Suspect Zero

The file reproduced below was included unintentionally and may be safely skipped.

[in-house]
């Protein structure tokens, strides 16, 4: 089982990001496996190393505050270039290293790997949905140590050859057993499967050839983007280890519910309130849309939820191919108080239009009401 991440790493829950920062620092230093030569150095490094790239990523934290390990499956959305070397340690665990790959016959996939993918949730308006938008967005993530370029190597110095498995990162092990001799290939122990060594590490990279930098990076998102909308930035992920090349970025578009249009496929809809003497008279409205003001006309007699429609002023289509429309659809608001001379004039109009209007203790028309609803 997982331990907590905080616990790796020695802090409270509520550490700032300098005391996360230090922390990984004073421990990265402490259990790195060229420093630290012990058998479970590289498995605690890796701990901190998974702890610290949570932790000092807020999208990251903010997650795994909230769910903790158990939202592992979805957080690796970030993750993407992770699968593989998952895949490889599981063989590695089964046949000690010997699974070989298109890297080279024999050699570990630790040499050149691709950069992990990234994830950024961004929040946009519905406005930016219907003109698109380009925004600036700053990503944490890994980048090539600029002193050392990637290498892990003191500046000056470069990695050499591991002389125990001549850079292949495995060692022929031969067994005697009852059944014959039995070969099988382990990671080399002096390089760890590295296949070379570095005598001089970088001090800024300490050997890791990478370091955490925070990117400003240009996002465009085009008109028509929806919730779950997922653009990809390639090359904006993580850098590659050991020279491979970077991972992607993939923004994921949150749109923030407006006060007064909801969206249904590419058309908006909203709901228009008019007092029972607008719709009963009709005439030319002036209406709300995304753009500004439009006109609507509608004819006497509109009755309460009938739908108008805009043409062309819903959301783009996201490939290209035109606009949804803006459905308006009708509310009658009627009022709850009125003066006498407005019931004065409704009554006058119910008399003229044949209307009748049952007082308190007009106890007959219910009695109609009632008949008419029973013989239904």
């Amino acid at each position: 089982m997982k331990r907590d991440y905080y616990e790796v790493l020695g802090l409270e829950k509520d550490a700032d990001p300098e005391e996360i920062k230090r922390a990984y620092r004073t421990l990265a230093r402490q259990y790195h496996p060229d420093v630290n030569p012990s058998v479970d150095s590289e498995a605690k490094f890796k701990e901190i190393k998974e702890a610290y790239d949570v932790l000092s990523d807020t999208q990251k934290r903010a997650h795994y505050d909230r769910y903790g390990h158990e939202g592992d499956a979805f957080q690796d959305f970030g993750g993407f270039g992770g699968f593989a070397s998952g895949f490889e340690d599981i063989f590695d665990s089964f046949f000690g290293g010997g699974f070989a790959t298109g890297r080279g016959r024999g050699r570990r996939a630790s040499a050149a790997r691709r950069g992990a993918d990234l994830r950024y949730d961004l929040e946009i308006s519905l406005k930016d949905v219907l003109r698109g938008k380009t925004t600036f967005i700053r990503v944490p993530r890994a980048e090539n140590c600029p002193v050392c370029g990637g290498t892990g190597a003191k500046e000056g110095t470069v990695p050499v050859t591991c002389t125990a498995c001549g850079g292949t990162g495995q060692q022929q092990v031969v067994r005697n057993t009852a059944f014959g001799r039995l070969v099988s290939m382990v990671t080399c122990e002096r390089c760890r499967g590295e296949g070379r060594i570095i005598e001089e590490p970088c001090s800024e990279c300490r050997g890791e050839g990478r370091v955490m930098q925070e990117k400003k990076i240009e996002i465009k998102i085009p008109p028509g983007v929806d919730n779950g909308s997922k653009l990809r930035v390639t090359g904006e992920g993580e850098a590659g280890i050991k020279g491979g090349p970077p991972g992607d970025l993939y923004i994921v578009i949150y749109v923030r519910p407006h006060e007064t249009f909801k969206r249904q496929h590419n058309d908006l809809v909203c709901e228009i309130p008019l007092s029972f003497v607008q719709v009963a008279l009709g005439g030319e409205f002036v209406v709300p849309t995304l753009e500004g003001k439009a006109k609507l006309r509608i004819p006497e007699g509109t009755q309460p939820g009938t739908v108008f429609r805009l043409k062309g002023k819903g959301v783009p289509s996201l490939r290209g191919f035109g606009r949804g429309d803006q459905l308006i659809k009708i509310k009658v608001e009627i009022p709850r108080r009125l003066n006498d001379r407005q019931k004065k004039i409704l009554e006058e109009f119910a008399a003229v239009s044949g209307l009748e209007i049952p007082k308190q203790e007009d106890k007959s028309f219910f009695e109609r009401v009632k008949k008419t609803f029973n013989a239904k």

Partially recommended for postmoderns. I’ve said it before. The reason why I like the horror and thriller genres is because of the great potential they have to evoke a visceral gut feeling of the reality of real genuine evil in a postmodern world that denies absolutes and is increasingly deluded into thinking that evil is a relative cultural construction. (Read my article, “A Theology of Horror Films” click here) This movie does that very well. It’s not for the feint of heart though. It’s the story of a serial killer who is killing other serial killers, and he uses “remote viewing” to track them down (psychic seeing from a distance, developed by who else? The military and the CIA, then FBI). Well, there is something certainly emotionally satisfying at seeing a vigilante justice with these scumbags getting a taste of their own medicine. But of course, this is ultimately not morally acceptable and the movie communicates this in having the “good guy” killer pay for his crimes as well. Unfortunately, the very concept of a “suspect zero,” as a guy who criss-crosses the country, being responsible for most serial killings and missing persons is all rather trivializing of real evil serial murders, and therefore unbelievable and unsatisfying. However it is somewhat redeemed at the end when the hero FBI guy faces the good guy killer at the end, after killing the “suspect zero,” and tells him, “You can’t see everything. You don’t decide what’s justice. You’re not God. You think we did something mythical. We just killed a deviant. There’s thousands more out there. There is no suspect zero.” It was a good conclusion that evil is real and it lives on. We’re not heroes vanquishing evil like gods, we are humans struggling with it and always will. Evil is so thoroughly ingrained into human nature, that we don’t “get rid of it” or vanquish it, we can merely fight evil people. While the movie looked real creative and well shot with grainy nonlinear scratchy images of pain and evil intruding onto the normal visuals, it never quite entered the supreme quality realm of Se7en or Silence of the Lambs, which are the obvious goals of the film.

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